After I finished this second piece, I was addicted.  Paintings are pouring out of me.  It is embarrassing to say, but it almost feels like magic.  I start with a blank canvas, let my mind relax, listen to the music and then lose myself in the process.  I have no idea what I am going to end up with, and I love it. My next two pieces were created while listening to Daughter’s album, If You Leave, and a couple of their other EPs.  I love the singer’s voice hauntingly beautiful, and I love the lyrics.  I think the fact that both works were painted while enjoying the same series of songs, might be why several elements carried through both works–windows, birds, ocean waves, etc.
Work one:

Too old to be so shy, 32in x 24in, acrylic on canvas, 2014
Too old to be so shy, 32in x 24in, acrylic on canvas, 2014
Detail image 1
Detail image 1
Detail image 3
Detail image 3

Work two:

About the consequences, 18in x 18in, acrylic on canvas, 2014
About the consequences, 18in x 18in, acrylic on canvas, 2014
Detail image 1
Detail image 1
Detail image 2
Detail image 2
Detail image 3
Detail image 3

5 Replies to “artist’s way II: week five artist date, part II”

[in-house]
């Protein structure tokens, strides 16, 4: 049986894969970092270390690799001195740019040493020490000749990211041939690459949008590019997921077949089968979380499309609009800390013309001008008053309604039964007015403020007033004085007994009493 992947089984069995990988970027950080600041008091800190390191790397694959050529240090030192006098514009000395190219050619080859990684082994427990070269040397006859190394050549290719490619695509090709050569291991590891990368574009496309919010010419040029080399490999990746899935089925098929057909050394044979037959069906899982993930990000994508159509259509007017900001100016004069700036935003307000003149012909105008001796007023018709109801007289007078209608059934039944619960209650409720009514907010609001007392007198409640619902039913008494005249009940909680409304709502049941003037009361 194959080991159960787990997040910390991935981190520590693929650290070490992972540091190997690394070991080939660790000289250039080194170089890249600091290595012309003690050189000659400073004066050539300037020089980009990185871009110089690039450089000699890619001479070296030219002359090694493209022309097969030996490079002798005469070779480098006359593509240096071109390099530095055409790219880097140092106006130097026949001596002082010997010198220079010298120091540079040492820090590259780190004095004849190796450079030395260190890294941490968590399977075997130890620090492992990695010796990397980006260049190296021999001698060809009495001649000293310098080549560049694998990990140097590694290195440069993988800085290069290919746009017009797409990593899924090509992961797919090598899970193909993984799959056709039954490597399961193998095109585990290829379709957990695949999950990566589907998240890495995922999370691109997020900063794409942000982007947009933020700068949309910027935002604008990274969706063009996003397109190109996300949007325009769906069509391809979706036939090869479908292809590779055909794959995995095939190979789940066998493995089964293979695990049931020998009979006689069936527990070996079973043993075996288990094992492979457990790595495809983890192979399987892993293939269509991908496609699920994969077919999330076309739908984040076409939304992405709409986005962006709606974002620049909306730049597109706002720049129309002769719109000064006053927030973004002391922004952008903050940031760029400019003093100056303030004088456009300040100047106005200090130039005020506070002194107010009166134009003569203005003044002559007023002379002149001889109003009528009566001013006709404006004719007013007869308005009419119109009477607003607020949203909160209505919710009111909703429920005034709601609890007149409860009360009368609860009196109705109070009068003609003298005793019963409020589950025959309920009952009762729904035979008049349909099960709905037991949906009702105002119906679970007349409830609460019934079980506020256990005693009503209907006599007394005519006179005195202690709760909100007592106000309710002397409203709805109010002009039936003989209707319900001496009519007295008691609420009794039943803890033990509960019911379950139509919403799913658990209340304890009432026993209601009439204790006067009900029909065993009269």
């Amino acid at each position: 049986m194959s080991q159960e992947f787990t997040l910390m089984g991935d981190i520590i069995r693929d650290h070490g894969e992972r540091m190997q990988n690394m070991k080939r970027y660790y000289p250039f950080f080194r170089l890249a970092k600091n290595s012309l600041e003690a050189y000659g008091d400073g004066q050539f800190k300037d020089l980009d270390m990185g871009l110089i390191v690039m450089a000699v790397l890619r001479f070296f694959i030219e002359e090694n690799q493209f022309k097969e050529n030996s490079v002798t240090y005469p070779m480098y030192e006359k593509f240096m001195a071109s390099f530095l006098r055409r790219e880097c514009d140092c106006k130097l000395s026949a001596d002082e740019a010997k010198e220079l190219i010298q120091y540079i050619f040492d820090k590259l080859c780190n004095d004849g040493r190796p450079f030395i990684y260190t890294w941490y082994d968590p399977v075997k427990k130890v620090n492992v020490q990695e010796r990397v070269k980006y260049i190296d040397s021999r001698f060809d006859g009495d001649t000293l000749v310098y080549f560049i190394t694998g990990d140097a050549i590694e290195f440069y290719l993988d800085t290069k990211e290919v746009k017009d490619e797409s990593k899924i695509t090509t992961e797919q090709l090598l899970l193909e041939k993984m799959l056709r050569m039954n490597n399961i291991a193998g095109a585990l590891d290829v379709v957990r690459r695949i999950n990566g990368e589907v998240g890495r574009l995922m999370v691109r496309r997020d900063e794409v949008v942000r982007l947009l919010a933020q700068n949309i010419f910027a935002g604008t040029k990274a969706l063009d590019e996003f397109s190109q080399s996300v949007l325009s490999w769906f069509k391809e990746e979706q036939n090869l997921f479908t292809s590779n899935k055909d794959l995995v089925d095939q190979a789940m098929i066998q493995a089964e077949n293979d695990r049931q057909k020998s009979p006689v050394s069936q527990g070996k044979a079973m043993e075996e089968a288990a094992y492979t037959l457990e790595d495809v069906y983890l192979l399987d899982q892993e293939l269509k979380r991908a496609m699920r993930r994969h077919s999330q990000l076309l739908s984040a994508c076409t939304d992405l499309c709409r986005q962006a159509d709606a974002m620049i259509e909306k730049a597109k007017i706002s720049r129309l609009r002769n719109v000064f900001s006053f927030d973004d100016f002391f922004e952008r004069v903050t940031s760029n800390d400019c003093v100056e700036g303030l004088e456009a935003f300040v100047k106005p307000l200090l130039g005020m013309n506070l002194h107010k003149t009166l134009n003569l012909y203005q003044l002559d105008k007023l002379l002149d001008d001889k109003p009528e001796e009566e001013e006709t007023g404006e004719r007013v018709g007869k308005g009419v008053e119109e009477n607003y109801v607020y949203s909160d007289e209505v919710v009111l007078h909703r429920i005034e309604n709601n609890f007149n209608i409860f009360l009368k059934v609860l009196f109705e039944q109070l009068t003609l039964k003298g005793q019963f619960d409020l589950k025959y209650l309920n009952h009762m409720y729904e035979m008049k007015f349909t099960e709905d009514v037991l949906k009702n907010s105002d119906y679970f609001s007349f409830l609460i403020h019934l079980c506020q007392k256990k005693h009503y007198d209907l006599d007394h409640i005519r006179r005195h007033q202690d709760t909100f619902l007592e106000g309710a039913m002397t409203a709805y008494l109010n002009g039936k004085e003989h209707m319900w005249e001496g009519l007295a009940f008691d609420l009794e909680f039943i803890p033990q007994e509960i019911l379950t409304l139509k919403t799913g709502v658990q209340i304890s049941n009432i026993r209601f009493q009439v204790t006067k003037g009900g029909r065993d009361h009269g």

1. Carly, I love, love, love following your artist dates and ESPECIALLY this one. As much as I am an art person, I might be even MORE of a music person! So, music has always had a huge influence on my art and “Every Kingdom” is one of my all-time favorite albums. I mean, I went all the way to Devon, England to see Ben Howard at a festival! Haha. I really love seeing what came out of it for you. I did an exercise like that in college once… where you just put on music and disappear only to emerge back into reality with something you DO NOT remember creating yourself. It’s incredibly, really! Also, the movement you created in the Candles painting… WOW! I love your gift. Thanks for sharing!

    Like

    1. That is so awesome! I saw that you went to that music festival, it looks fantastic. Music has always been huge for me, which is weird, because I can’t sing to save my life, and I have no musical ability with an instrument. I just love it, though.

      That is it–exactly like you said, I mean, of course I made the art, and I see my style is very evident in it–but I was not consciously creating it, which is such a surreal feeling.

      Anyway, thank you so much for check out my blog and taking the time to comment. I hope all is well with you, and you are enjoying the island.

      Like